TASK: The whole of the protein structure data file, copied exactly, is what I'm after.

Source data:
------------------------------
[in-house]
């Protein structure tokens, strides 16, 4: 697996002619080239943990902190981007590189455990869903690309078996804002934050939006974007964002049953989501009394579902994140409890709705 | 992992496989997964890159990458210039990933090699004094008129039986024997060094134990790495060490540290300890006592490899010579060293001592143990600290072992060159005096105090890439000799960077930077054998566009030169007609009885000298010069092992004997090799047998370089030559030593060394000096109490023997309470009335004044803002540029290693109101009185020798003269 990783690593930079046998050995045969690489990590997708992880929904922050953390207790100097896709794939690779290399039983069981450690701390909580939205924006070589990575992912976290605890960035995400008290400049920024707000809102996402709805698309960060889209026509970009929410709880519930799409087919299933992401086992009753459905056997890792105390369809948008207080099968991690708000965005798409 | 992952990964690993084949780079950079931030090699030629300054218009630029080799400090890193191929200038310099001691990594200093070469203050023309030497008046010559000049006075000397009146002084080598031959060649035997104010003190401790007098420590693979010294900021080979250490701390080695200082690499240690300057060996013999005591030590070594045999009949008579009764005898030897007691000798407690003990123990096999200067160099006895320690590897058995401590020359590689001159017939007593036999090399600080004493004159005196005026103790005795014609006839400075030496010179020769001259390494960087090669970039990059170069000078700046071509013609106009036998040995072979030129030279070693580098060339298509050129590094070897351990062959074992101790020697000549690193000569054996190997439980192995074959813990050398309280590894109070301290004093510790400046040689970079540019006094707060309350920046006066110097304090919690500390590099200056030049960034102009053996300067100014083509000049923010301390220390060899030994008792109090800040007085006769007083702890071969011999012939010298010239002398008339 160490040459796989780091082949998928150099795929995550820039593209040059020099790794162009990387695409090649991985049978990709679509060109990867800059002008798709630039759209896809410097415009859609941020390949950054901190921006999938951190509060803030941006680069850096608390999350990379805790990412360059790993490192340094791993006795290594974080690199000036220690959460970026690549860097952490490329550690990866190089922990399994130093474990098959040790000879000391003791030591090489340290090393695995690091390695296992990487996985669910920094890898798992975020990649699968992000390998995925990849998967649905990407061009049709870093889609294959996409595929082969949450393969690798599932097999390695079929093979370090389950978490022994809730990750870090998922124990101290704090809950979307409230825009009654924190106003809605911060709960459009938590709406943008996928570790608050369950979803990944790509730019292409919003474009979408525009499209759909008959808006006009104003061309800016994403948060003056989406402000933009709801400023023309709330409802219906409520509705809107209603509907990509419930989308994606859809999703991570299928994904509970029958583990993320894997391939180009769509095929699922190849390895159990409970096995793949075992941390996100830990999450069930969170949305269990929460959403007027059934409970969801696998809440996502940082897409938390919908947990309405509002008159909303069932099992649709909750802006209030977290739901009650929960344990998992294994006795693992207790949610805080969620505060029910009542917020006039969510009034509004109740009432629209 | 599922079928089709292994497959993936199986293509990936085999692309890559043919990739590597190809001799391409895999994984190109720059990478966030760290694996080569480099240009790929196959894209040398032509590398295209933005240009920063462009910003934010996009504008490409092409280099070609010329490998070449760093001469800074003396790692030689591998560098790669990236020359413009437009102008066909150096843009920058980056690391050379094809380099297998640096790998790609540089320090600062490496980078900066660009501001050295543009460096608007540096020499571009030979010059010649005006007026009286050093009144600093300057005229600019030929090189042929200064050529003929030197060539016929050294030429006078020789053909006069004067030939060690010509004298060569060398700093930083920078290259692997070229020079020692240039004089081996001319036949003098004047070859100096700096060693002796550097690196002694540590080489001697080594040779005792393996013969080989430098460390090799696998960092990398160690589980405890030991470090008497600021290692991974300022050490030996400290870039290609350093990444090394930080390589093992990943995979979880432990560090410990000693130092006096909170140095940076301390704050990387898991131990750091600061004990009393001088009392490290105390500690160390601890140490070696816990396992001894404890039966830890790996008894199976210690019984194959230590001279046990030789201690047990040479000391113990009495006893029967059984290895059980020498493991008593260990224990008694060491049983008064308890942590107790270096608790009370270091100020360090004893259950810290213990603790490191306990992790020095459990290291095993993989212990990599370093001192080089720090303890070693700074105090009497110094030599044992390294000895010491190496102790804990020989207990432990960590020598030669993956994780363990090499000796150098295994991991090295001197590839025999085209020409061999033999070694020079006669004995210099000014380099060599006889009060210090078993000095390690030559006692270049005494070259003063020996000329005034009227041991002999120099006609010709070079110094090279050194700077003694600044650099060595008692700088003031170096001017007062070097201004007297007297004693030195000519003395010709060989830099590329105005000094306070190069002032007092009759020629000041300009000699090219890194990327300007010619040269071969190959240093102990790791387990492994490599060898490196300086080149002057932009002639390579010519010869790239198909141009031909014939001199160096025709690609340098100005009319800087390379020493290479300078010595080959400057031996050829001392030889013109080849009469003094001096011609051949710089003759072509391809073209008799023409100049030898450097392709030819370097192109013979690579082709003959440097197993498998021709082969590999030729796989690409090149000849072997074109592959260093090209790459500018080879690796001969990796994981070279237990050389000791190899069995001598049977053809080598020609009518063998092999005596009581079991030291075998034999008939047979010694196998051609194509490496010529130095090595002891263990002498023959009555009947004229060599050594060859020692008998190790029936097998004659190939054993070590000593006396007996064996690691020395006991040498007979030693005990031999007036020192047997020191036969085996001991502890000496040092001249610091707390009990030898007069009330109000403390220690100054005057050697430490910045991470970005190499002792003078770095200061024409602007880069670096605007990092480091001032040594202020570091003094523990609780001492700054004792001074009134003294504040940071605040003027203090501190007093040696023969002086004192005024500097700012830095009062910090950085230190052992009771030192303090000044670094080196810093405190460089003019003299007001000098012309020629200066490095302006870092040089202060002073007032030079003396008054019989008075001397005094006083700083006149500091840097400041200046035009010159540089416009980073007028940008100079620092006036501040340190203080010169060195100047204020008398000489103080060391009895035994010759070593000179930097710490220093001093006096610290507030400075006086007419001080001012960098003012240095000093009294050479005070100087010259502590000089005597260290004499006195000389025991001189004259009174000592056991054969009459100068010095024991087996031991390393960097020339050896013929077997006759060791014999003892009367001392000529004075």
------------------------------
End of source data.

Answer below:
[in-house]
């Protein structure tokens, strides 16, 4: 697996002619080239943990902190981007590189455990869903690309078996804002934050939006974007964002049953989501009394579902994140409890709705 | 992992496989997964890159990458210039990933090699004094008129039986024997060094134990790495060490540290300890006592490899010579060293001592143990600290072992060159005096105090890439000799960077930077054998566009030169007609009885000298010069092992004997090799047998370089030559030593060394000096109490023997309470009335004044803002540029290693109101009185020798003269 990783690593930079046998050995045969690489990590997708992880929904922050953390207790100097896709794939690779290399039983069981450690701390909580939205924006070589990575992912976290605890960035995400008290400049920024707000809102996402709805698309960060889209026509970009929410709880519930799409087919299933992401086992009753459905056997890792105390369809948008207080099968991690708000965005798409 | 992952990964690993084949780079950079931030090699030629300054218009630029080799400090890193191929200038310099001691990594200093070469203050023309030497008046010559000049006075000397009146002084080598031959060649035997104010003190401790007098420590693979010294900021080979250490701390080695200082690499240690300057060996013999005591030590070594045999009949008579009764005898030897007691000798407690003990123990096999200067160099006895320690590897058995401590020359590689001159017939007593036999090399600080004493004159005196005026103790005795014609006839400075030496010179020769001259390494960087090669970039990059170069000078700046071509013609106009036998040995072979030129030279070693580098060339298509050129590094070897351990062959074992101790020697000549690193000569054996190997439980192995074959813990050398309280590894109070301290004093510790400046040689970079540019006094707060309350920046006066110097304090919690500390590099200056030049960034102009053996300067100014083509000049923010301390220390060899030994008792109090800040007085006769007083702890071969011999012939010298010239002398008339 160490040459796989780091082949998928150099795929995550820039593209040059020099790794162009990387695409090649991985049978990709679509060109990867800059002008798709630039759209896809410097415009859609941020390949950054901190921006999938951190509060803030941006680069850096608390999350990379805790990412360059790993490192340094791993006795290594974080690199000036220690959460970026690549860097952490490329550690990866190089922990399994130093474990098959040790000879000391003791030591090489340290090393695995690091390695296992990487996985669910920094890898798992975020990649699968992000390998995925990849998967649905990407061009049709870093889609294959996409595929082969949450393969690798599932097999390695079929093979370090389950978490022994809730990750870090998922124990101290704090809950979307409230825009009654924190106003809605911060709960459009938590709406943008996928570790608050369950979803990944790509730019292409919003474009979408525009499209759909008959808006006009104003061309800016994403948060003056989406402000933009709801400023023309709330409802219906409520509705809107209603509907990509419930989308994606859809999703991570299928994904509970029958583990993320894997391939180009769509095929699922190849390895159990409970096995793949075992941390996100830990999450069930969170949305269990929460959403007027059934409970969801696998809440996502940082897409938390919908947990309405509002008159909303069932099992649709909750802006209030977290739901009650929960344990998992294994006795693992207790949610805080969620505060029910009542917020006039969510009034509004109740009432629209 | 599922079928089709292994497959993936199986293509990936085999692309890559043919990739590597190809001799391409895999994984190109720059990478966030760290694996080569480099240009790929196959894209040398032509590398295209933005240009920063462009910003934010996009504008490409092409280099070609010329490998070449760093001469800074003396790692030689591998560098790669990236020359413009437009102008066909150096843009920058980056690391050379094809380099297998640096790998790609540089320090600062490496980078900066660009501001050295543009460096608007540096020499571009030979010059010649005006007026009286050093009144600093300057005229600019030929090189042929200064050529003929030197060539016929050294030429006078020789053909006069004067030939060690010509004298060569060398700093930083920078290259692997070229020079020692240039004089081996001319036949003098004047070859100096700096060693002796550097690196002694540590080489001697080594040779005792393996013969080989430098460390090799696998960092990398160690589980405890030991470090008497600021290692991974300022050490030996400290870039290609350093990444090394930080390589093992990943995979979880432990560090410990000693130092006096909170140095940076301390704050990387898991131990750091600061004990009393001088009392490290105390500690160390601890140490070696816990396992001894404890039966830890790996008894199976210690019984194959230590001279046990030789201690047990040479000391113990009495006893029967059984290895059980020498493991008593260990224990008694060491049983008064308890942590107790270096608790009370270091100020360090004893259950810290213990603790490191306990992790020095459990290291095993993989212990990599370093001192080089720090303890070693700074105090009497110094030599044992390294000895010491190496102790804990020989207990432990960590020598030669993956994780363990090499000796150098295994991991090295001197590839025999085209020409061999033999070694020079006669004995210099000014380099060599006889009060210090078993000095390690030559006692270049005494070259003063020996000329005034009227041991002999120099006609010709070079110094090279050194700077003694600044650099060595008692700088003031170096001017007062070097201004007297007297004693030195000519003395010709060989830099590329105005000094306070190069002032007092009759020629000041300009000699090219890194990327300007010619040269071969190959240093102990790791387990492994490599060898490196300086080149002057932009002639390579010519010869790239198909141009031909014939001199160096025709690609340098100005009319800087390379020493290479300078010595080959400057031996050829001392030889013109080849009469003094001096011609051949710089003759072509391809073209008799023409100049030898450097392709030819370097192109013979690579082709003959440097197993498998021709082969590999030729796989690409090149000849072997074109592959260093090209790459500018080879690796001969990796994981070279237990050389000791190899069995001598049977053809080598020609009518063998092999005596009581079991030291075998034999008939047979010694196998051609194509490496010529130095090595002891263990002498023959009555009947004229060599050594060859020692008998190790029936097998004659190939054993070590000593006396007996064996690691020395006991040498007979030693005990031999007036020192047997020191036969085996001991502890000496040092001249610091707390009990030898007069009330109000403390220690100054005057050697430490910045991470970005190499002792003078770095200061024409602007880069670096605007990092480091001032040594202020570091003094523990609780001492700054004792001074009134003294504040940071605040003027203090501190007093040696023969002086004192005024500097700012830095009062910090950085230190052992009771030192303090000044670094080196810093405190460089003019003299007001000098012309020629200066490095302006870092040089202060002073007032030079003396008054019989008075001397005094006083700083006149500091840097400041200046035009010159540089416009980073007028940008100079620092006036501040340190203080010169060195100047204020008398000489103080060391009895035994010759070593000179930097710490220093001093006096610290507030400075006086007419001080001012960098003012240095000093009294050479005070100087010259502590000089005597260290004499006195000389025991001189004259009174000592056991054969009459100068010095024991087996031991390393960097020339050896013929077997006759060791014999003892009367001392000529004075």